This way of thinking is still with us in some quarters. Just last semester one of my students at Harvard was a gifted and thoughtful young lady who had been reared in a Hasidic community in Brooklyn. I was telling her about some of my favorite 20th-century Jewish philosophers, none of whom it turned out she had read. When I asked why she was unfamiliar with these works that belong more to her tradition than mine she complained that her education at home had been deficient in a number of ways, not least in that as a young woman she was not allowed even to study Torah thoroughly. I admit I was surprised to hear this. It’s not my place to pass judgment on other practitioners’ of other religions’ policies. I bring it up just to point out that if a woman can be denied theological education today, imagine how outrageous it is that Jesus is teaching a woman in her home in his day.

This I think is why Jesus gently rebukes Martha and puts her back on the right track. It would be totally inconsistent for Luke to teach that practical service and tangible hospitality is not important. In this very same chapter we just read the story of the Good Samaritan, which obviously teaches that practical help to meet people’s material needs is the work that Jesus Christ would have his followers do.

And yet Jesus says that Mary has chosen the good portion, one that cannot be taken away. Martha is troubled about many things, but only one thing matters. That one thing is attention to Christ himself, listening to his word about himself, devotion to his teaching.

Besides the obligation to serve, there is much else about Mary’s world—with all its social norms and expectations—that stands in the way of her attending to this one thing needful, and yet she overcomes those obstacles for the sake of the essential. And so must we.

Most people hearing me now lead very busy lives. We spend a lot of time and energy on many things. A lot of those things I am sure are good things too, acts of service and valuable contributions to the lives of those we love. All that we need though is to hear what the Lord Jesus is telling us about himself and about his will for us. If we can’t hear this, then we can be as busy as we like, but our actions will lack divine direction.

Service is important, but service must be guided by the one we are to serve.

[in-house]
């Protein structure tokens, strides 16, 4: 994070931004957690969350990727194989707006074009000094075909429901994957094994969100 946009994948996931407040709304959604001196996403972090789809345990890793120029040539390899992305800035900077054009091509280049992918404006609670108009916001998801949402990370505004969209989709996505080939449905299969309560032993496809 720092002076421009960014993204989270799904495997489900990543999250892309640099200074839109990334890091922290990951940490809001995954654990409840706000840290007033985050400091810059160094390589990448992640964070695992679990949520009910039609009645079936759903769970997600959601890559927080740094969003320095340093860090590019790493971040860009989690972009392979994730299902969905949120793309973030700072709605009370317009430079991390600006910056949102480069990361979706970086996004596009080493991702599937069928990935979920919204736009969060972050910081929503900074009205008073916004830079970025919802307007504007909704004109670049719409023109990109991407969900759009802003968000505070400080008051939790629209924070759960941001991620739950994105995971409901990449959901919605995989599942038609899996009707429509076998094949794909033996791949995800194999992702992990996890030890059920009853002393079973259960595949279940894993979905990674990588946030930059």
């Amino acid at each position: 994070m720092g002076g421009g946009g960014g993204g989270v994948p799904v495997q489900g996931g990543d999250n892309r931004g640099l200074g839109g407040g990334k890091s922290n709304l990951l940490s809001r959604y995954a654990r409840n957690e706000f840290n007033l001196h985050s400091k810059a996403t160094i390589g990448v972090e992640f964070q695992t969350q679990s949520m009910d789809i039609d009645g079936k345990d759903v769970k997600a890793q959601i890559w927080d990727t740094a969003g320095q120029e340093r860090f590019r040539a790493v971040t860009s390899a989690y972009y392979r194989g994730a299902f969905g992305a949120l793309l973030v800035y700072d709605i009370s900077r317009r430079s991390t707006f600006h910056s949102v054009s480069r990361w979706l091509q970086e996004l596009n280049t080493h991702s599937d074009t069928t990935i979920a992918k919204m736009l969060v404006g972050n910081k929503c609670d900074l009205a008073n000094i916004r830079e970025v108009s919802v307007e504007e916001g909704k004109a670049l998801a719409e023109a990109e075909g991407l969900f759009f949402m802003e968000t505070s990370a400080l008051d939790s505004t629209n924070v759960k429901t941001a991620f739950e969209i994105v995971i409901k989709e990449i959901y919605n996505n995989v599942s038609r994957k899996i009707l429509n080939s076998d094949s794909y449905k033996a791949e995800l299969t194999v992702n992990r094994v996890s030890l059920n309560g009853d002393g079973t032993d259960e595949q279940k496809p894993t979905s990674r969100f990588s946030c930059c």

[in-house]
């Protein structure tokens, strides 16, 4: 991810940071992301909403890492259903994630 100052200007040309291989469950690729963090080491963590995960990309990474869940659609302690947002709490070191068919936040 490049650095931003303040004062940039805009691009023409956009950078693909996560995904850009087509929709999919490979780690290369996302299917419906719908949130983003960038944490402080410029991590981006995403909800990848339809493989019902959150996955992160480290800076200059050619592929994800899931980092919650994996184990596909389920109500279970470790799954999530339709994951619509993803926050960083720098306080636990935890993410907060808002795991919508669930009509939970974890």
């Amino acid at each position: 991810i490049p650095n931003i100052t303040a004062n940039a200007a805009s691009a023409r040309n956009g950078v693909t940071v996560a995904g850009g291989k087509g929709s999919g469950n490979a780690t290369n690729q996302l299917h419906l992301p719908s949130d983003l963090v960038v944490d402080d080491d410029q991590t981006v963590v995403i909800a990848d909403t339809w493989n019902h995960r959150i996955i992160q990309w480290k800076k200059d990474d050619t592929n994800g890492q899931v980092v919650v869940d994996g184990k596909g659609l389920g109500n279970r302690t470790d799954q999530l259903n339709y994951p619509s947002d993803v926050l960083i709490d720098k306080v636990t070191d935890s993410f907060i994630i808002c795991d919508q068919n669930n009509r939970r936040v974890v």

Hospitality is important, but the point of it is to enjoy the presence of the one we have received.

And there is nothing wrong with being busy with many things, but the one thing we really need is to be still and hear the one word that teaches us the truth of all things. Amen.

Sermon Preached by the Rev’d Daphne B. Noyes at the Church of the Advent, Sunday, July 14, 2019, the Fifth Sunday after Pentecost

The Good Samaritan

The familiar and beloved story of the Good Samaritan has provided inspiration and identity for charitable institutions for centuries. Take, for example, The Pennsylvania Hospital, founded in 1751 by Benjamin Franklin and Thomas Bond. The Hospital was very specific regarding who it would admit: “No patient shall be admitted whose Cases are judged incurable” nor “persons suffering with ‘infectious distempers’…” For the hospital’s official seal, Franklin chose a depiction of the wounded man of the story on a donkey, as he is delivered from the hands of the Samaritan who rescued him to the innkeeper who will care for him. “Take care of him and I will repay thee” is inscribed below the image.

Closer to home, the Boston Dispensary was founded in 1796, with a mission of providing free medical care to the poor. (Bear in mind, this was decades before the existence of any of our now-renowned hospitals.) The Dispensary, also, chose a representation of the tale of the Good Samaritan as its identifying image — one that would surely be understood even by those who could not read. It shows the Samaritan tending to the wounded man while the donkey grazes peacefully to one side. When the original Dispensary moved to a new building in 1883, those who came seeking relief were greeted by a bas-relief over the door, based on the original image, but minus the donkey. It still exists, now part of Tufts Medical Center.

Then there’s the Ether Monument, in the Boston Public Garden. It’s the Garden’s oldest monument, erected in 1868. Perched atop the 40-foot spire, the Good Samaritan tends to the wounded man, his act of mercy being linked to the discovery that “the inhaling of ether causes insensibility to pain.” By using the Biblical image, the monument cleverly avoids the controversy that marked ether’s introduction, as Dr. William Morton and Dr. Charles Thomas Jackson each claimed to be the originator. Their competing claims resulted in a fight called the Ether Controversy. Oliver Wendell Holmes, also a physician, remarked that the monument was to “ether or either,” alluding to the claimants of the discovery.

The Advent’s early records include many notations of pastoral visits — often made at the request of a Sister of St. Margaret, frequently to administer baptism — to the House of the Good Samaritan, founded in 1861 in what is now known as the Longwood Medical Area. In the early 20th century, Advent parishioners Catherine Codman (1857-1945) and her brother Edmund (1864-1947) were on the board of the House of the Good Samaritan, which later became part of Children’s Hospital.

These vignettes convey the deep resonance this parable has held over the years and continues to hold today.

Yet I cannot acknowledge this resonance without also acknowledging the uncomfortable conundrums and unavoidable conflicts that arise from the question, Who is my neighbor? This is especially apparent in the description of House of the Good Samaritan in their 1917 annual report, “A hospital for white women and children without condition of religion, nationality, or residence.”